Registered Nurse


Have you been wondering what the perks of a career in nursing are? You may be surprised at the answers! Although it can vary from nurse to nurse, the answers are usually similar. If you think nursing is a field you are interested in, do not go in without all the information you can get! Here I have compiled a list of ten things you should know about nursing! Enjoy!

Number 10:  It Pays better than fast food! (though the hours aren’t as good)

Yes, the pay is what some may think is quite good! But if you take into account the long shifts and crazy hours you put in, it can be debated that it is not enough! Also, the worse the hours the better the pay! If you like working nights you can look forward to making a little more than the day shift!

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3 Sneaky, Wallet-Leeching Items and How to Eliminate Them

online-rn-to-bsn-programs2If you’re like me, then you’ve likely wondered what happened to all your money at the end of the month at least a time or two. Sure, times are hard and bills are always there demanding payment, but it seems like there should be more left over than there usually is.

At this moment I’m working towards my RN credential (I actually got my GED last year by following a free online GED course), and when I secure a good job I may change my mind, but for now I really have to think about how to keep my little money inside my wallet!

Here are a few tips that may appear to come in handy when it comes down to spending your hard-earned dollars not clumsily so you cam pay for you education and life costs easier without missing the essentials in life.

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Walt Disney Hospital

images-12Oh, if only! Right?  I’d definitely apply to work there!  The wage would barely cross my mind because I know it would be researched, fair, balanced and the job would come with unimaginable perks and benefits for me and my family.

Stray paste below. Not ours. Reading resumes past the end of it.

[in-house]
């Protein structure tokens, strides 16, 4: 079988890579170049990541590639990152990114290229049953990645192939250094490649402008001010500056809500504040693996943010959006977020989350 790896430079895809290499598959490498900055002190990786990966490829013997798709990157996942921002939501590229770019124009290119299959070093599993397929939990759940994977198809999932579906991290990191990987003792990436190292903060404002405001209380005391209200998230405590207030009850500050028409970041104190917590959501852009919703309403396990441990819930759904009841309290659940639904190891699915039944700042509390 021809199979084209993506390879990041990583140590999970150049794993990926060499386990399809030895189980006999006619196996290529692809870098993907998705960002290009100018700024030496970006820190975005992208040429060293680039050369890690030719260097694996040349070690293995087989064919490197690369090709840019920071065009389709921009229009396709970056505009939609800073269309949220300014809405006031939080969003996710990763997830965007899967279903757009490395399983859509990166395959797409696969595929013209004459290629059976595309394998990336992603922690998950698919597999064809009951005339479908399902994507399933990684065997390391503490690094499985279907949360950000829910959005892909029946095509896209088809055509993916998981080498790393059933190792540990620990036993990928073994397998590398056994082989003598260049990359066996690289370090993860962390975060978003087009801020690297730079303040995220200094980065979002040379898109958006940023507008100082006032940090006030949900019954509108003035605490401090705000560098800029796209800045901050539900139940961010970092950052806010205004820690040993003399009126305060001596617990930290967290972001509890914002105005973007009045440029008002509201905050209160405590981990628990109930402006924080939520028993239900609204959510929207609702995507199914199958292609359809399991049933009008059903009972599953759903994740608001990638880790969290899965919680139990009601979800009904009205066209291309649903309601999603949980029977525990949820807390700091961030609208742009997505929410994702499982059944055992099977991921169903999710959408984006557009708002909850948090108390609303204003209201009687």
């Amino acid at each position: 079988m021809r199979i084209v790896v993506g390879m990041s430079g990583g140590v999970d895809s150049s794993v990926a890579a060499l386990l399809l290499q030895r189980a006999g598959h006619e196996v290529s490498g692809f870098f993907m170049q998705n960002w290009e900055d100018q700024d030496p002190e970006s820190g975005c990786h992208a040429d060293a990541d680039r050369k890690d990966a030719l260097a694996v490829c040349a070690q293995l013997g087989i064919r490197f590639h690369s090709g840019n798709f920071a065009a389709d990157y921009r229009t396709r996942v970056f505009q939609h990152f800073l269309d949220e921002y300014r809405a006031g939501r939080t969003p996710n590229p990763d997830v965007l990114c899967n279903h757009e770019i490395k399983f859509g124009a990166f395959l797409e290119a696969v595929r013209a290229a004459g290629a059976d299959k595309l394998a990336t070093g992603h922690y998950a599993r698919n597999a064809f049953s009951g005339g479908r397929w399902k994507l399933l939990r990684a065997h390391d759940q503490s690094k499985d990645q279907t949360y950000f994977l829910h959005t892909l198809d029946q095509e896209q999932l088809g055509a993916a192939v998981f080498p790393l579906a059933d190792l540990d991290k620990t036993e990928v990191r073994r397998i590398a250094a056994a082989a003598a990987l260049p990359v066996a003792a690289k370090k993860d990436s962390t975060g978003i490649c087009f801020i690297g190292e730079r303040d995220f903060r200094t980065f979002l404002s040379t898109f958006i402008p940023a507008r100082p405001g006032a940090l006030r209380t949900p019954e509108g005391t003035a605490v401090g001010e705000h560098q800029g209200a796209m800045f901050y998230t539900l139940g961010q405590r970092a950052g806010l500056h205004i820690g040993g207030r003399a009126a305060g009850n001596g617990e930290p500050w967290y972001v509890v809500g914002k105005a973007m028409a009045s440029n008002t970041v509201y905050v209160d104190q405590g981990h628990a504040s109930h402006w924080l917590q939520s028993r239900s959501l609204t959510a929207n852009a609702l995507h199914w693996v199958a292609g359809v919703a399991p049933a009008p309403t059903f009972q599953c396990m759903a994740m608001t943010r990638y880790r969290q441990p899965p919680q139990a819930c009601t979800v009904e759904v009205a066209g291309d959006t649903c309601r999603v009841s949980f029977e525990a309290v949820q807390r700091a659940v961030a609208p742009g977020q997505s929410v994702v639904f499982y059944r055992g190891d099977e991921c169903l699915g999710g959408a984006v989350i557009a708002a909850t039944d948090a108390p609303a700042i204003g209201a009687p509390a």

The staff would be held accountable for the same level of service throughout the facility.  The management would be incredibly qualified and spectacular.  The workplace would be filled with safety and fun.  The colleagues would be genuine.

I would travel any distance whatsoever to receive medical treatment there.  The cost would not be an issue.  I would save, take a loan, purchase private insurance that only covered WDH inpatient care …whatever it took, I would do it.  Talk about Tourist Healthcare!  I’d be there.

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…No “I” in “Team”

images-13It is true.  There is no “I” in the word “Team”.

There is also no “Team” in the words “Responsibility”, “Lawsuit”, “Assignment”, “Medication Error”, “Patient Safety”, “Holiday Shifts”, “Experience”, “Benefits” and “Income”, “Patient Load”, “Professional”, “License” or “Certification.   – There are only “I”s.

All this to say, it is time we quit teaching our young that “We are a Team!”

We are not.

We are individually practicing professionals with our own patient assignments and patient care assistants (sometimes) to delegate and direct.  We ultimately carry the personal responsibility for each individual patient assignment we agree to take.

Additionally, while we are not “responsible” and therefore not “liable” for another practitioner’s care (unless we are assigned as their preceptor), we are quite willing to provide simple coverage when needed for a break, give and receive help in a crisis, and lend a hand when we are not busy with something else.

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…Hospitals Can Set Own Staffing Ratios?

download-16The hospitals back a proposal (S 876), filed by Sen. Richard Moore (D-Uxrbidge, Massachusetts) and co-sponsored by 20 lawmakers, that would establish committees of nurses and other staff at every Massachusetts hospital to develop individualized staffing plans. Such plans would govern “nurse-to-patient staffing guidelines” that take the acuteness of patient illness into account. (Read the full article here.)

Individual hospitals have proven themselves incapable across-the-board of implementing this type of control. This is a fluff-measure offered by the hospital interest groups and lobbyists on behalf of our employers and meant to appease the bureaucrats’ good, but misguided (sarcasm mine), intentions to help the clamoring staff nursing base.

Elected Official, please remember you are in office because of the clamoring and voting base. We are appealing to you for help, not because we are whiners or ignorant of the ways of business, but because we care deeply for our patients.

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Nurses Week. Change of Shift

images-16HAPPY NURSES WEEK! ! !

It is my extreme pleasure to bring you all this edition Change of Shift! My thanks and enduring gratitude to Nurse Kim @ Emergiblog…. beside whom, I just know, I’d love to work.

The theme – The Greatest Nurse… – was a flop. (Is it “themes” in general? or ‘this one’ in particular??) Whatever. Since I am a nurse through and through, I have found a way to get over it.